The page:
The famous C plus plus Hello World Program Explained in Excruciating Detail

The famous C plus plus Hello World Program Explained in Excruciating Detail

By state law, every programmer learning a new computer language is obligated to learn the Hello World program. We present the C++ (C Plus Plus) version of The Famous Hello World Program. In excruciating detail, we analyze each line of the program and systematically remove all the fun from computer programming.

  * The Hello World Program                      main.cpp *
  * Name: nicomp                                          *
  * Abstract: My first C++ program.                       *
  * It displays Hello World on the screen                 *
  * Target Compiler: Microsoft C++ / Visual Studio        *
  * Revision History:                                     *
// Drag in a header. 
// This header is provided by Microsoft as part of Visual Studio
#include <iostream>

//Specify the default namespace. Most stuff in iostream is in the std namespace
using namespace std;

// Entry point. There has to be a main() function.
void main()
//	Write to the standard output device
	cout << "\n Hello World \n\n";

Lines 1 through 8

Lines 1 through 8 of our programming masterpiece consist of comments. This particular program doesn't cry out for copious comments, however we emphasize documentation at every level of programming.

At a minimum, we prefer enough commenting to make the program self-identifying. As a rule of thumb; name, description and revision history should be included.

Visual Studio Screen Captures

Code in Visual Studio. The project builds with no errors or warnings.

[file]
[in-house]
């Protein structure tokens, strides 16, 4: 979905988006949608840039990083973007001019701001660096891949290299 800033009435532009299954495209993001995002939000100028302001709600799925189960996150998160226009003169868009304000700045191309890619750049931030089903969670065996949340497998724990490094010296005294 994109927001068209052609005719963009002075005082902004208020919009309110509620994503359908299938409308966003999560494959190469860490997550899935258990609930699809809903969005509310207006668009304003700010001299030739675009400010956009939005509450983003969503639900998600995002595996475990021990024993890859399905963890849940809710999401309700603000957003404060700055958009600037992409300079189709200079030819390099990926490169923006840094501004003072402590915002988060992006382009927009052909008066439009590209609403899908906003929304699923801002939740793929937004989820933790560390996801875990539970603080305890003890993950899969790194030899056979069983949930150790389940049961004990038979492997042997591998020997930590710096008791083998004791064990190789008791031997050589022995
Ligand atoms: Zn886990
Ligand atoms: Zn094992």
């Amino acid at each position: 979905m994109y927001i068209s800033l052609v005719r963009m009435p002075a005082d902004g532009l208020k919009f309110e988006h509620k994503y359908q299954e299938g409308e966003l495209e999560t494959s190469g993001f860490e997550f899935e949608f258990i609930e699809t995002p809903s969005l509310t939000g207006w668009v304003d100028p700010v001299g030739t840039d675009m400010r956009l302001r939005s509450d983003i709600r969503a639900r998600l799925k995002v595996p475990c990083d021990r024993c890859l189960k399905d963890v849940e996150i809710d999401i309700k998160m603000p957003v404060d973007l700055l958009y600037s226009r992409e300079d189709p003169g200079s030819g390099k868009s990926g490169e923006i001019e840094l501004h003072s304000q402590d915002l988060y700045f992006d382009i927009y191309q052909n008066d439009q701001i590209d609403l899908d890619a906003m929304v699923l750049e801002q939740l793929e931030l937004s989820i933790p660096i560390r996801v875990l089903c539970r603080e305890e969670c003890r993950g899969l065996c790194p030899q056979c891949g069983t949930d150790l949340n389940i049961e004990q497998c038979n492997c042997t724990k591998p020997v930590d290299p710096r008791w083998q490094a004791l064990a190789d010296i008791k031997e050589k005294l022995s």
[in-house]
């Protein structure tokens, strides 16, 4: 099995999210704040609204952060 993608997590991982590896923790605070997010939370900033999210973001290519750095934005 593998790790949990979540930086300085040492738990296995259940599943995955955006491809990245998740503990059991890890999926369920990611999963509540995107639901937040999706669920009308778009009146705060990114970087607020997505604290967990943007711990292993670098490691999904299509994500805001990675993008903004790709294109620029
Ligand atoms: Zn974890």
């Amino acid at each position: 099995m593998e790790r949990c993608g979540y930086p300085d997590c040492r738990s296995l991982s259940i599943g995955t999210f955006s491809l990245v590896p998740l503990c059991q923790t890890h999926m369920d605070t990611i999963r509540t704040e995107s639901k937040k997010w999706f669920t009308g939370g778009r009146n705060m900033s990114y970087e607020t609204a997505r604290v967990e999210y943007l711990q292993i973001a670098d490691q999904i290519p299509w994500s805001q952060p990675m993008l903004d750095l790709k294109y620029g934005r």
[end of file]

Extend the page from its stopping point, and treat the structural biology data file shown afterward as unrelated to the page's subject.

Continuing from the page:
Code in Visual Studio. The project builds with no errors or warnings.
Warning Level Set to maximum.
Warning Level Set to maximum.
The output generated by the program.
The output generated by the program.

Lines 9 through 11

Lines 9 through 11 describe and implement the preprocessor directive "include". An include statement is processed before the code is digested by the C++ compiler. The contents of the file called "iostream" are copied into the program before compilation.

The iostream is provided by the compiler vendor.

Line 12

Line 12 is blank. C++ ignores blank lines during compilation. Programmers may use blank lines to make a program more readable.

We warned you that this tutorial provides excruciating detail.

Lines 13 and 14

Lines 13 and 14 describe and specify the default namespace that should be assumed during the compilation process. A namespace is a conceptual mechanism that guides the compiler. Symbolic references identified by the compiler during the compilation process will be resolved by searching through the default namespace. In this particular example, the cout symbol is found in the default namespace.

Line 15

Refer to Line 12.

Lines 16 and 17

Lines 16 and 17 describe and identify the entry point for the program. In other words, the execution of the program starts here (line 17).